Inside the cabin you’ll find all the appointments to be top notch and luxurious. The 12-way adjustable, heated, bi-colored Silk Nappa leather sport seats are handsome, supportive, and well bolstered. Unlike the sport seats in most BMW’s and some other sportscars, Audi’s are wide enough to be comfortable all day. Brushed aluminum graces the dash and door trims. The controls are easy to use, and laid out thoughtfully so the driver has everything easily at his command. A nice touch is the seatbelt which slides forward making it easy for the driver to reach it. The tilt and telescope leather wrapped steering wheel, and the power adjustable seats will place any sized driver in his desired position. 

The rear seats are acceptable for two adults and despite the upright seat backs, reasonably comfortable for an hour or so before it will begin to feel a bit cramped. They are much more tolerable than the back seat in a BMW 3 series convertible by comparison.  Active rollover protection is located behind the rear headrests.

The 10-speaker stereo is a delight to crank up on the open road. Just be mindful that when you reach a stoplight you’ll want to turn down the volume or you’ll feel like a silly teenager driving a mobile boombox and suffer the disapproving looks from the drivers around you. The stereo integrates with an iPod, the radio is satellite ready and there’s Bluetooth integration for your telephone. 

One of the best features about the Audi S5 is they went with a fabric top rather than a folding metal hard top. That means that the styling is sleeker looking without the hardtop bubble look. And Audi has made the fabric headliner in such a way that it is acoustically similar to a hard top, and it even has built-in LED map lights for the rear passengers.   

The ragtop also saves weight, which the Audi needs, but it also takes up much less space in the trunk. One of my biggest complaints with the new hard top convertibles is that it is almost impossible for two people to be able to take even a weekend’s worth of luggage on a car trip and be able to drive with the top down. Not only is the Audi’s trunk comparatively spacious with the top down, but the rear seats fold down to allow a pass-through from the trunk. So travelers can pack for a long trip, and even squeeze in a set of golf clubs, as long as your golf bag isn’t one of those ones that the pros use on tour. And two sets will fit if you’re just going to and from the golf course. No other convertible can match it. Audi also boasts that the top will fold in a mere 15 seconds, (and while moving at less than 30 mph).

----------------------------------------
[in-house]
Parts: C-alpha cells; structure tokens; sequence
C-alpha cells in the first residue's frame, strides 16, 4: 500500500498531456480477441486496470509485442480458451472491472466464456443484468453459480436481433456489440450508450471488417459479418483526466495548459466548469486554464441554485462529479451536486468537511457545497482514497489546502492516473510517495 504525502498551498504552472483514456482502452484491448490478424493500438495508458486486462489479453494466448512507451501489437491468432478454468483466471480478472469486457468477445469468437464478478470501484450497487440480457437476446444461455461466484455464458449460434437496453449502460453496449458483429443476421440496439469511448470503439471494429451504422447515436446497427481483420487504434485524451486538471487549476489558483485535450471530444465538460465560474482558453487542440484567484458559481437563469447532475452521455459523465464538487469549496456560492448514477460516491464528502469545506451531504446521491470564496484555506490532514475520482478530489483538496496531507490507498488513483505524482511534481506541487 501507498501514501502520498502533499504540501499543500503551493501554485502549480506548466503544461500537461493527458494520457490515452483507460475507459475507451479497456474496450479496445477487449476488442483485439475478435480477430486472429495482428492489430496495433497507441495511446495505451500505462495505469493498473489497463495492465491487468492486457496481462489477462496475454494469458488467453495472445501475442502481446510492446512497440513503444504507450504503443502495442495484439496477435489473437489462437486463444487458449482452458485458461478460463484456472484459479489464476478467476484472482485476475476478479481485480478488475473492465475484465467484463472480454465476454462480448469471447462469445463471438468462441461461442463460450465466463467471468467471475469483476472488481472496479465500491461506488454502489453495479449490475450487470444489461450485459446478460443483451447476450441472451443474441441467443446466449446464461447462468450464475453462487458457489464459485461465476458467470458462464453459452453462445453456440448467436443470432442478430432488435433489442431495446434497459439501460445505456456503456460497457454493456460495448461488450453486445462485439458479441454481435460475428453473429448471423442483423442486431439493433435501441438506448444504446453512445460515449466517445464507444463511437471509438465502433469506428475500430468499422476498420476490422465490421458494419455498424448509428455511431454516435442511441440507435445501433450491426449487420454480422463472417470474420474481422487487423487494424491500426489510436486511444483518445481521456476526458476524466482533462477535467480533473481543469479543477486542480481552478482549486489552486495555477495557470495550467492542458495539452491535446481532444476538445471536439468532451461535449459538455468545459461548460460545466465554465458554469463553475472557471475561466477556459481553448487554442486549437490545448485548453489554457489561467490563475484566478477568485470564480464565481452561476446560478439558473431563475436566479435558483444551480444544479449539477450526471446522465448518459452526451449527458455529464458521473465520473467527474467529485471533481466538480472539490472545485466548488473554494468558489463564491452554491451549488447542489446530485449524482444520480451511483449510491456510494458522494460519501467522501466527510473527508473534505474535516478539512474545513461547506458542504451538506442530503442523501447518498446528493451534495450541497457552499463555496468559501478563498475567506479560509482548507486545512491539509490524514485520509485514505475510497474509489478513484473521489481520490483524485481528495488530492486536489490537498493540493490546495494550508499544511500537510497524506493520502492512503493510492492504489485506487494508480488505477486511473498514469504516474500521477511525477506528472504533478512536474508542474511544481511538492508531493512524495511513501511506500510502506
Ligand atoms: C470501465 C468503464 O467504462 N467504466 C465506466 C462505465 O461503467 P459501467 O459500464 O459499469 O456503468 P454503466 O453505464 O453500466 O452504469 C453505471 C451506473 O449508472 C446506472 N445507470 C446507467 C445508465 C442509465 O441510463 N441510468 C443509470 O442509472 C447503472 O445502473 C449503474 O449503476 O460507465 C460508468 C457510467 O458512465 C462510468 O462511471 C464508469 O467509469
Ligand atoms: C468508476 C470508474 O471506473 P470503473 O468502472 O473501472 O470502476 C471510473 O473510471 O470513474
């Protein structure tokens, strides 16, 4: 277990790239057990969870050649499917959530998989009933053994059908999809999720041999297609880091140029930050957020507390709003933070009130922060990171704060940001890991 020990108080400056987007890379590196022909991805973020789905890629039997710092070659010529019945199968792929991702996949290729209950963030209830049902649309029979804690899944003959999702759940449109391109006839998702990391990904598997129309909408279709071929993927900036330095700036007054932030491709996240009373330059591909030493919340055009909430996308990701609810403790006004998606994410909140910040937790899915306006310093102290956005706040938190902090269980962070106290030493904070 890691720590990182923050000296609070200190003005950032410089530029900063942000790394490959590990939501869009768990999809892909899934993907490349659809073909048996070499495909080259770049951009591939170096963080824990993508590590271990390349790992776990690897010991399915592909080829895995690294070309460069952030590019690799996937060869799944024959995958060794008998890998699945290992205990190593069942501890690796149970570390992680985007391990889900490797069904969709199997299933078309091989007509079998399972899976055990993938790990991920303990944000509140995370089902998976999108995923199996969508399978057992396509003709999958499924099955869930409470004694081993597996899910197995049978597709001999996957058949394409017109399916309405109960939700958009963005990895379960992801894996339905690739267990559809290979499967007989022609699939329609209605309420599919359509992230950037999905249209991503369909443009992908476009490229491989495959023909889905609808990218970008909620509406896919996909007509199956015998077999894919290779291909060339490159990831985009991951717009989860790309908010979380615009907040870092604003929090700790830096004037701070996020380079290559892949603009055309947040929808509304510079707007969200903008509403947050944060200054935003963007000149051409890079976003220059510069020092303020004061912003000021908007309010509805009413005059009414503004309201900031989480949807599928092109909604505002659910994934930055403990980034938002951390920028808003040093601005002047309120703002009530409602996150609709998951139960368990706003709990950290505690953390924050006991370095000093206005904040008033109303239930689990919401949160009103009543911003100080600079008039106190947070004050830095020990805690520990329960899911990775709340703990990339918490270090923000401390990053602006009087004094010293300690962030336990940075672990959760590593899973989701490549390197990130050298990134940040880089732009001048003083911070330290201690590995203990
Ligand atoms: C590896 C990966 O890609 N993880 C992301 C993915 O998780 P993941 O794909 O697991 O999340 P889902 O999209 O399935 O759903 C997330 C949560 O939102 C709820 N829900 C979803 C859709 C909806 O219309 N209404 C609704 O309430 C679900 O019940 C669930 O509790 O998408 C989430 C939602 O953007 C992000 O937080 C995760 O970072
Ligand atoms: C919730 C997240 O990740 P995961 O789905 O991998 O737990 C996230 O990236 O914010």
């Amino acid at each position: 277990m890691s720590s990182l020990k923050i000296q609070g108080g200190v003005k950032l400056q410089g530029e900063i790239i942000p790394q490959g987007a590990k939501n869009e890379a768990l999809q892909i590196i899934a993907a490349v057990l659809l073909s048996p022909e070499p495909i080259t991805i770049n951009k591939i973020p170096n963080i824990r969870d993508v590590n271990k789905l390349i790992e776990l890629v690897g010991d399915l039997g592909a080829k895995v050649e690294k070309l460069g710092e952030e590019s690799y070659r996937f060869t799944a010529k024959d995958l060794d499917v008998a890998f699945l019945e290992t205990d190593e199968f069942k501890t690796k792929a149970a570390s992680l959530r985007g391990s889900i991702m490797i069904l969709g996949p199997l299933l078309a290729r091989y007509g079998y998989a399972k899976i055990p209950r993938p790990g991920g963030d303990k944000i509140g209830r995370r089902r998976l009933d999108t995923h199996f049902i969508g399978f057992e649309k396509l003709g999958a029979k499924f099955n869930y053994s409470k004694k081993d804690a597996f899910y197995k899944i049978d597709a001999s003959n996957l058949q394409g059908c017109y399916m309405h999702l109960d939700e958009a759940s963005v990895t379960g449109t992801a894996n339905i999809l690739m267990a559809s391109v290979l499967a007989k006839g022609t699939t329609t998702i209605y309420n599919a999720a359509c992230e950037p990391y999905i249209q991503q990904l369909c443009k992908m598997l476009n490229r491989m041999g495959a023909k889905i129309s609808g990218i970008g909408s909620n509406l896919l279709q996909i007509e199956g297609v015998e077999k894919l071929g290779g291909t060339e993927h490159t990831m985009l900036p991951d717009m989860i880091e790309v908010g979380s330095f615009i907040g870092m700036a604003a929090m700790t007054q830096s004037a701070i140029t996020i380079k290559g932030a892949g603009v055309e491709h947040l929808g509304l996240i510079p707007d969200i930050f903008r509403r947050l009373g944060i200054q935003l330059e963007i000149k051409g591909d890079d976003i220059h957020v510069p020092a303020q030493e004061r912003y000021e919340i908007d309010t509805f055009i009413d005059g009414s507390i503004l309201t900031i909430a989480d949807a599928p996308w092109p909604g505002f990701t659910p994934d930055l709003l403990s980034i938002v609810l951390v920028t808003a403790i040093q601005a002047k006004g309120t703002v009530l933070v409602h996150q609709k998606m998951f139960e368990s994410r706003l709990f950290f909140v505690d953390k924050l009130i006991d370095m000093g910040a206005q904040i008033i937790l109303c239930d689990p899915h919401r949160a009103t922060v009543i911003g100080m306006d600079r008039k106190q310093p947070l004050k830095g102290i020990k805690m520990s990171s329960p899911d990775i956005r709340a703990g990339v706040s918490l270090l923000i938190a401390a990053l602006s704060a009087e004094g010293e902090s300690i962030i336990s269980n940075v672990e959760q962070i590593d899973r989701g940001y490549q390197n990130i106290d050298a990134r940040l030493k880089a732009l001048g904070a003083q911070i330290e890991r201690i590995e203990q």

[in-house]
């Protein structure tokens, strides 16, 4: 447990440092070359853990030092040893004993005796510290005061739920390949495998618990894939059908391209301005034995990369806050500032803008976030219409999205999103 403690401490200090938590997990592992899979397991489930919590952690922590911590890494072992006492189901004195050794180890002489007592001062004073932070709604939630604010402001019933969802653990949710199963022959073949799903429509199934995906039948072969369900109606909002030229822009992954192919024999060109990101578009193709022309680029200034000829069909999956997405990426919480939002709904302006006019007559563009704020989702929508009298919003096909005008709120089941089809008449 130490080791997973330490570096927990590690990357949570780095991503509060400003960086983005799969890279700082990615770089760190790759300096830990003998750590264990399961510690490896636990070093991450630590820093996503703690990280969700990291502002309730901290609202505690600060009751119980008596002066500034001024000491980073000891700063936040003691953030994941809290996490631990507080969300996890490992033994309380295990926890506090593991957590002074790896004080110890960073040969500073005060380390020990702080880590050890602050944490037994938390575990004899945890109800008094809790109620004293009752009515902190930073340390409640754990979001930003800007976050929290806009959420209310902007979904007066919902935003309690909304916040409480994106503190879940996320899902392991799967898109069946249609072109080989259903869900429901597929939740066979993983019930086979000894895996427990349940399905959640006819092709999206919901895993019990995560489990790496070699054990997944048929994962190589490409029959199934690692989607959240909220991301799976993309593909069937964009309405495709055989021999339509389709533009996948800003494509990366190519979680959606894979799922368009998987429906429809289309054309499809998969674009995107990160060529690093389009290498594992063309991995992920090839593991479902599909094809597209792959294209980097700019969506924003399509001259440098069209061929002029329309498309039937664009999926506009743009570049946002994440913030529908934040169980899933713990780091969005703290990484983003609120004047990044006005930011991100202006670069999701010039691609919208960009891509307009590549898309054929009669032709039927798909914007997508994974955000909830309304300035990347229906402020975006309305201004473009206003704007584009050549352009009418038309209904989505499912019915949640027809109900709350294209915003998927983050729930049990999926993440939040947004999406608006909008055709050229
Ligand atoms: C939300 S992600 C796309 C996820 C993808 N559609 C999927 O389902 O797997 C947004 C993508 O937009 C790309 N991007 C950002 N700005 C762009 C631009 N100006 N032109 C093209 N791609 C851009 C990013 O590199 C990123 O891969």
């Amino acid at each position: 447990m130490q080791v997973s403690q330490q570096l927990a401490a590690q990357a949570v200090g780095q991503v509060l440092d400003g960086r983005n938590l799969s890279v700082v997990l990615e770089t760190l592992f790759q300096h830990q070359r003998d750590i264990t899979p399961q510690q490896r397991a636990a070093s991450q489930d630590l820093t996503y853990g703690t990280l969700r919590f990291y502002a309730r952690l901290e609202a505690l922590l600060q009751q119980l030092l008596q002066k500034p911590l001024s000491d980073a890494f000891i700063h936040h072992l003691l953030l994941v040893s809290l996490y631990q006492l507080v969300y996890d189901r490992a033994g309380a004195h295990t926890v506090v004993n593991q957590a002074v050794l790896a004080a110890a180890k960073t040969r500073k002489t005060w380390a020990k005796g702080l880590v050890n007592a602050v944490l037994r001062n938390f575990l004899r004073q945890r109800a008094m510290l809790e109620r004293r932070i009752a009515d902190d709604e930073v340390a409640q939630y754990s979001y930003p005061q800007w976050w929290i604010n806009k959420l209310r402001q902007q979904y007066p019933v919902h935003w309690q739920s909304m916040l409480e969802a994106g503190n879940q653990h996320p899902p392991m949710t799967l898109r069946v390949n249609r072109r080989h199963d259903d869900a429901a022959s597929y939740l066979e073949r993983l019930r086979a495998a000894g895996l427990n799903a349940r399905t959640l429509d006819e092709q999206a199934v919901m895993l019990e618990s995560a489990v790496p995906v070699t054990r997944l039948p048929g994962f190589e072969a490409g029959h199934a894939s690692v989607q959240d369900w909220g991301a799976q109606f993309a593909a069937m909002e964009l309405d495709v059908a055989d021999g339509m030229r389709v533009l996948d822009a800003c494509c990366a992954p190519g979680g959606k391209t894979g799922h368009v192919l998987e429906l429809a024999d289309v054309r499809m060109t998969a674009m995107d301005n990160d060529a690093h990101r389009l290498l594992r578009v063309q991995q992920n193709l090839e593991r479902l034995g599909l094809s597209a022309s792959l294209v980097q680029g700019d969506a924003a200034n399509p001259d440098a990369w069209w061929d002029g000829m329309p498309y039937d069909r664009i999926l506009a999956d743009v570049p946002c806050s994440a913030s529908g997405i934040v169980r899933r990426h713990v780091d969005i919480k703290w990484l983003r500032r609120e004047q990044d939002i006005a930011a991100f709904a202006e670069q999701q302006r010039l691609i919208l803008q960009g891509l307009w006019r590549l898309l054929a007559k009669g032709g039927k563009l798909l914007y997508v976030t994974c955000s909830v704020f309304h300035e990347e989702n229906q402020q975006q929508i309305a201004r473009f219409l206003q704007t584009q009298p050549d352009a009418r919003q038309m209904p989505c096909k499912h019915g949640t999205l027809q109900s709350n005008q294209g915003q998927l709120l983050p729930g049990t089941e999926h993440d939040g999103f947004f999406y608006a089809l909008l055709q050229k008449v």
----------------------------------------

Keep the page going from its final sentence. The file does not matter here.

The price of admission into the S5 Cabriolet club is steep, with the base price starting at $58,250.  But you get a lot of standard equipment for that price, including heated mirrors, dual fog lights, rain-sensing windshield wipers, Xenon self-leveling headlights, LED taillights, 19-inch wheels and performance tires, the 12-way Silk Nappa leather sport seats, three-zone climate control, Adjustable height center armrest, Electronic Stability Control, 10-speaker sound system, and more. 

The Prestige Package starts at $63,950 and adds a Bang & Olufsen sound system and Audi’s MMI navigation system, a DVD player, and two SD card slots. You also get memory seat settings, auto-dimming interior mirror with compass, auto dimming exterior mirrors, and a keyless entry and start.

And if you win the lottery, you can add a $900 Driver Assist system that monitors your blind spots in the side mirrors, or the $2,100 Adaptive Cruise Control that automatically maintains a safe distance to the car in front of you. Those are both outstanding features, but the Driver Assist can be found standard on some Mazda’s that cost only $20,000, and the Adaptive Cruise Control is way overpriced.

The $1,400 Comfort Package replaces the Sport seats with perforated leather seats that are heated and cooled, and have a built-in vent just below the headrest that blows warm air onto your neck. And if you are a really serious back roads warrior, or track day participant, you can spend $3,950 on the Audi Drive Select Package which controls the adaptive suspension, dynamic steering, transmission shift points, and engine response and allows you to choose from four distinct drive configurations: Comfort, Automatic, Dynamic, and Individual. Add in a choice of carbon fiber, Birch wood, or Stainless Steel dash inlays and you can run this baby up to $74,350. 


The new Audi S5 Cabriolet is an outstanding car. It has exceptional engine performance, wonderful handling characteristics, excellent cabin appointments, superior trunk room and the versatility of a usable back seat in one package, albeit an expensive one. It will acquit itself quite nicely when viewed alongside a Mercedes E-Class, BMW 3-Series, Infinity G37, or Lexus IS C. And if you can afford to buy cars like this, the shopping trip will be a lot of fun.